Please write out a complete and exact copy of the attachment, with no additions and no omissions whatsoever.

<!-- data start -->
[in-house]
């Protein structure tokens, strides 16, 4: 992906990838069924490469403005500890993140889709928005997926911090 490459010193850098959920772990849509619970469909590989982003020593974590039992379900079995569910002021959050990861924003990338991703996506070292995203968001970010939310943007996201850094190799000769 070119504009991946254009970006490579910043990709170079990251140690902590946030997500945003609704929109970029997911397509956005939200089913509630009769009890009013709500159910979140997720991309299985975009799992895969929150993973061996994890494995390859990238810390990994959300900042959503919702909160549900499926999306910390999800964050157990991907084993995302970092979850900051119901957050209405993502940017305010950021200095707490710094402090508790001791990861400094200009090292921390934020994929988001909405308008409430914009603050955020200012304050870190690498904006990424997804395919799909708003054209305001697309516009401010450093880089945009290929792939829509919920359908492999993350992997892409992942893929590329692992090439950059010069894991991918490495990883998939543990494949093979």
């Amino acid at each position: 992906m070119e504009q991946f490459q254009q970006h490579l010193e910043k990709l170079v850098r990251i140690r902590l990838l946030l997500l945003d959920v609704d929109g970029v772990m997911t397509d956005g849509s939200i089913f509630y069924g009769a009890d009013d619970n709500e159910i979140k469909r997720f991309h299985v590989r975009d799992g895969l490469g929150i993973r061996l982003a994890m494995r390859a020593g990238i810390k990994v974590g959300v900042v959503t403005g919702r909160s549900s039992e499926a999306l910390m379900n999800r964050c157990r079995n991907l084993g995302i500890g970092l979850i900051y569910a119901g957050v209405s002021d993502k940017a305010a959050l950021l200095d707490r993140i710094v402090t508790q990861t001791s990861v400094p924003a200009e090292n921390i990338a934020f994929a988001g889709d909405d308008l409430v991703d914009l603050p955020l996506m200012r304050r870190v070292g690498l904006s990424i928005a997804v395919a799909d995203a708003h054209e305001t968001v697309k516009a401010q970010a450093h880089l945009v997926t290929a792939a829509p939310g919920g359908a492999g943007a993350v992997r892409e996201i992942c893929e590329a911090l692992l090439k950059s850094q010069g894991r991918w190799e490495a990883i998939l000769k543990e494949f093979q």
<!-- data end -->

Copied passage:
[in-house]
């Protein structure tokens, strides 16, 4: 992906990838069924490469403005500890993140889709928005997926911090 490459010193850098959920772990849509619970469909590989982003020593974590039992379900079995569910002021959050990861924003990338991703996506070292995203968001970010939310943007996201850094190799000769 070119504009991946254009970006490579910043990709170079990251140690902590946030997500945003609704929109970029997911397509956005939200089913509630009769009890009013709500159910979140997720991309299985975009799992895969929150993973061996994890494995390859990238810390990994959300900042959503919702909160549900499926999306910390999800964050157990991907084993995302970092979850900051119901957050209405993502940017305010950021200095707490710094402090508790001791990861400094200009090292921390934020994929988001909405308008409430914009603050955020200012304050870190690498904006990424997804395919799909708003054209305001697309516009401010450093880089945009290929792939829509919920359908492999993350992997892409992942893929590329692992090439950059010069894991991918490495990883998939543990494949093979």
């Amino acid at each position: 992906m070119e504009q991946f490459q254009q970006h490579l010193e910043k990709l170079v850098r990251i140690r902590l990838l946030l997500l945003d959920v609704d929109g970029v772990m997911t397509d956005g849509s939200i089913f509630y069924g009769a009890d009013d619970n709500e159910i979140k469909r997720f991309h299985v590989r975009d799992g895969l490469g929150i993973r061996l982003a994890m494995r390859a020593g990238i810390k990994v974590g959300v900042v959503t403005g919702r909160s549900s039992e499926a999306l910390m379900n999800r964050c157990r079995n991907l084993g995302i500890g970092l979850i900051y569910a119901g957050v209405s002021d993502k940017a305010a959050l950021l200095d707490r993140i710094v402090t508790q990861t001791s990861v400094p924003a200009e090292n921390i990338a934020f994929a988001g889709d909405d308008l409430v991703d914009l603050p955020l996506m200012r304050r870190v070292g690498l904006s990424i928005a997804v395919a799909d995203a708003h054209e305001t968001v697309k516009a401010q970010a450093h880089l945009v997926t290929a792939a829509p939310g919920g359908a492999g943007a993350v992997r892409e996201i992942c893929e590329a911090l692992l090439k950059s850094q010069g894991r991918w190799e490495a990883i998939l000769k543990e494949f093979q």